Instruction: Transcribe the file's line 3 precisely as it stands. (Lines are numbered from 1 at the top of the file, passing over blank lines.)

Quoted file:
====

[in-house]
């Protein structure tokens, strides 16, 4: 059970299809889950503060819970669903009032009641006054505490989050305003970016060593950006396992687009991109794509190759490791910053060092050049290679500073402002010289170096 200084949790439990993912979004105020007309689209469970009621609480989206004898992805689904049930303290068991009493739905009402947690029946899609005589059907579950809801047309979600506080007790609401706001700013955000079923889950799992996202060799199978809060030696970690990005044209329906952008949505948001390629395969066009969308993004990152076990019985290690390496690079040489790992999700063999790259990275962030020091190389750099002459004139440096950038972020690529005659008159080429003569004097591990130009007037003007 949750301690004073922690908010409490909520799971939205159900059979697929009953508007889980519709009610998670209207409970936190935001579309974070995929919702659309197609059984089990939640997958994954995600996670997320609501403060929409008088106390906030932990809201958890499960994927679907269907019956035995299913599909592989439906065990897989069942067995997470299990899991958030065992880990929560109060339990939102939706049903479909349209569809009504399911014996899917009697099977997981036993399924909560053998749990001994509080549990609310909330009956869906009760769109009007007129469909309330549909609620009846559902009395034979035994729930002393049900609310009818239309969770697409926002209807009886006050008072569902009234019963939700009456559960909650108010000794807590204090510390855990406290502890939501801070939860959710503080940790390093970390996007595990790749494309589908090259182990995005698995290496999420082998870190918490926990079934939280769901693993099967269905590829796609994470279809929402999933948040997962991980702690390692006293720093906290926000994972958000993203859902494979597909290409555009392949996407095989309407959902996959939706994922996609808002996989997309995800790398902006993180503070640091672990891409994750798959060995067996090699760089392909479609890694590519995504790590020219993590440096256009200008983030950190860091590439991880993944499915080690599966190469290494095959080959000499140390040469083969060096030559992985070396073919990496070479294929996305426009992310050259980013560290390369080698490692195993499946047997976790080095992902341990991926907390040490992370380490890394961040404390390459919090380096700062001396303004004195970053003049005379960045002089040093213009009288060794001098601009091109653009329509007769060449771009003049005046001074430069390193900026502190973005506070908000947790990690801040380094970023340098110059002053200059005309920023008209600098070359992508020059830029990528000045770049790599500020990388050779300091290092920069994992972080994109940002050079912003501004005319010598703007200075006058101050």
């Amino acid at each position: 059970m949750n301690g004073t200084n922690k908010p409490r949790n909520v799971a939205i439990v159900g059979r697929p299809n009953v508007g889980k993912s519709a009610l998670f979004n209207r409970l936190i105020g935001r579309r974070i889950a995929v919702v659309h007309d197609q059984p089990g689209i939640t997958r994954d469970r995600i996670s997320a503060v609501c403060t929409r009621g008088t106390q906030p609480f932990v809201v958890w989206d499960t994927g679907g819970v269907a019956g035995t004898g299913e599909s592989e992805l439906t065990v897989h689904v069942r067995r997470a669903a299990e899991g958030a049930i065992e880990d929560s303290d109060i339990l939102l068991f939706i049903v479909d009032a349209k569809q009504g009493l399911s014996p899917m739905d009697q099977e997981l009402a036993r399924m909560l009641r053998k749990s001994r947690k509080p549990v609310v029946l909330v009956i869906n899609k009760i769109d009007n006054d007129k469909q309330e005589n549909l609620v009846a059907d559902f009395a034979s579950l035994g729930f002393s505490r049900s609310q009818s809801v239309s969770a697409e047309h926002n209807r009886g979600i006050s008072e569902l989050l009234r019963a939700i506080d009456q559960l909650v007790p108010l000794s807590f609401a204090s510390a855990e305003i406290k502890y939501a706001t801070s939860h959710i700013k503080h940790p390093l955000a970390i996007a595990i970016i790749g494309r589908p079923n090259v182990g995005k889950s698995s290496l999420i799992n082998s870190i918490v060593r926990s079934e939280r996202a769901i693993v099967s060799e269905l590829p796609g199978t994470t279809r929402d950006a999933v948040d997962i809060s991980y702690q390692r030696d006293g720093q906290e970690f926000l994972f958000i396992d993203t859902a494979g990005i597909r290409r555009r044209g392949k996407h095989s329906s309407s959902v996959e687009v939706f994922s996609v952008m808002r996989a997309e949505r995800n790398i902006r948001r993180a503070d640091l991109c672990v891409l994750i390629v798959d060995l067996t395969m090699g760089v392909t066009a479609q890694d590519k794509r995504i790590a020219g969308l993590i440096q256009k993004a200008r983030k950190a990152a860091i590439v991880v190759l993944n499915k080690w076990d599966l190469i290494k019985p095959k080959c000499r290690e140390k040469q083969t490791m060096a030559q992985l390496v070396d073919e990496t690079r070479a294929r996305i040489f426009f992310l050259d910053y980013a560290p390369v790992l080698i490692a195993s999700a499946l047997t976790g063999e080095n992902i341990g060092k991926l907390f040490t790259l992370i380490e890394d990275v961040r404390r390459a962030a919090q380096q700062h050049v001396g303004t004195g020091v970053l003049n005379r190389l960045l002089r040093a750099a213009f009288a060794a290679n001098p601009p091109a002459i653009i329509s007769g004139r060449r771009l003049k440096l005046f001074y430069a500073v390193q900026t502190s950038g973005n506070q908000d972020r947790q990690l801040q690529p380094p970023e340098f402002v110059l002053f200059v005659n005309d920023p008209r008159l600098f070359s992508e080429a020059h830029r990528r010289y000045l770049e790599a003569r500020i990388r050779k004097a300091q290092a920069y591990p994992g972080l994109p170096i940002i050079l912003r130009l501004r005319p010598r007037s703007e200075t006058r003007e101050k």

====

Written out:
């Amino acid at each position: 059970m949750n301690g004073t200084n922690k908010p409490r949790n909520v799971a939205i439990v159900g059979r697929p299809n009953v508007g889980k993912s519709a009610l998670f979004n209207r409970l936190i105020g935001r579309r974070i889950a995929v919702v659309h007309d197609q059984p089990g689209i939640t997958r994954d469970r995600i996670s997320a503060v609501c403060t929409r009621g008088t106390q906030p609480f932990v809201v958890w989206d499960t994927g679907g819970v269907a019956g035995t004898g299913e599909s592989e992805l439906t065990v897989h689904v069942r067995r997470a669903a299990e899991g958030a049930i065992e880990d929560s303290d109060i339990l939102l068991f939706i049903v479909d009032a349209k569809q009504g009493l399911s014996p899917m739905d009697q099977e997981l009402a036993r399924m909560l009641r053998k749990s001994r947690k509080p549990v609310v029946l909330v009956i869906n899609k009760i769109d009007n006054d007129k469909q309330e005589n549909l609620v009846a059907d559902f009395a034979s579950l035994g729930f002393s505490r049900s609310q009818s809801v239309s969770a697409e047309h926002n209807r009886g979600i006050s008072e569902l989050l009234r019963a939700i506080d009456q559960l909650v007790p108010l000794s807590f609401a204090s510390a855990e305003i406290k502890y939501a706001t801070s939860h959710i700013k503080h940790p390093l955000a970390i996007a595990i970016i790749g494309r589908p079923n090259v182990g995005k889950s698995s290496l999420i799992n082998s870190i918490v060593r926990s079934e939280r996202a769901i693993v099967s060799e269905l590829p796609g199978t994470t279809r929402d950006a999933v948040d997962i809060s991980y702690q390692r030696d006293g720093q906290e970690f926000l994972f958000i396992d993203t859902a494979g990005i597909r290409r555009r044209g392949k996407h095989s329906s309407s959902v996959e687009v939706f994922s996609v952008m808002r996989a997309e949505r995800n790398i902006r948001r993180a503070d640091l991109c672990v891409l994750i390629v798959d060995l067996t395969m090699g760089v392909t066009a479609q890694d590519k794509r995504i790590a020219g969308l993590i440096q256009k993004a200008r983030k950190a990152a860091i590439v991880v190759l993944n499915k080690w076990d599966l190469i290494k019985p095959k080959c000499r290690e140390k040469q083969t490791m060096a030559q992985l390496v070396d073919e990496t690079r070479a294929r996305i040489f426009f992310l050259d910053y980013a560290p390369v790992l080698i490692a195993s999700a499946l047997t976790g063999e080095n992902i341990g060092k991926l907390f040490t790259l992370i380490e890394d990275v961040r404390r390459a962030a919090q380096q700062h050049v001396g303004t004195g020091v970053l003049n005379r190389l960045l002089r040093a750099a213009f009288a060794a290679n001098p601009p091109a002459i653009i329509s007769g004139r060449r771009l003049k440096l005046f001074y430069a500073v390193q900026t502190s950038g973005n506070q908000d972020r947790q990690l801040q690529p380094p970023e340098f402002v110059l002053f200059v005659n005309d920023p008209r008159l600098f070359s992508e080429a020059h830029r990528r010289y000045l770049e790599a003569r500020i990388r050779k004097a300091q290092a920069y591990p994992g972080l994109p170096i940002i050079l912003r130009l501004r005319p010598r007037s703007e200075t006058r003007e101050k």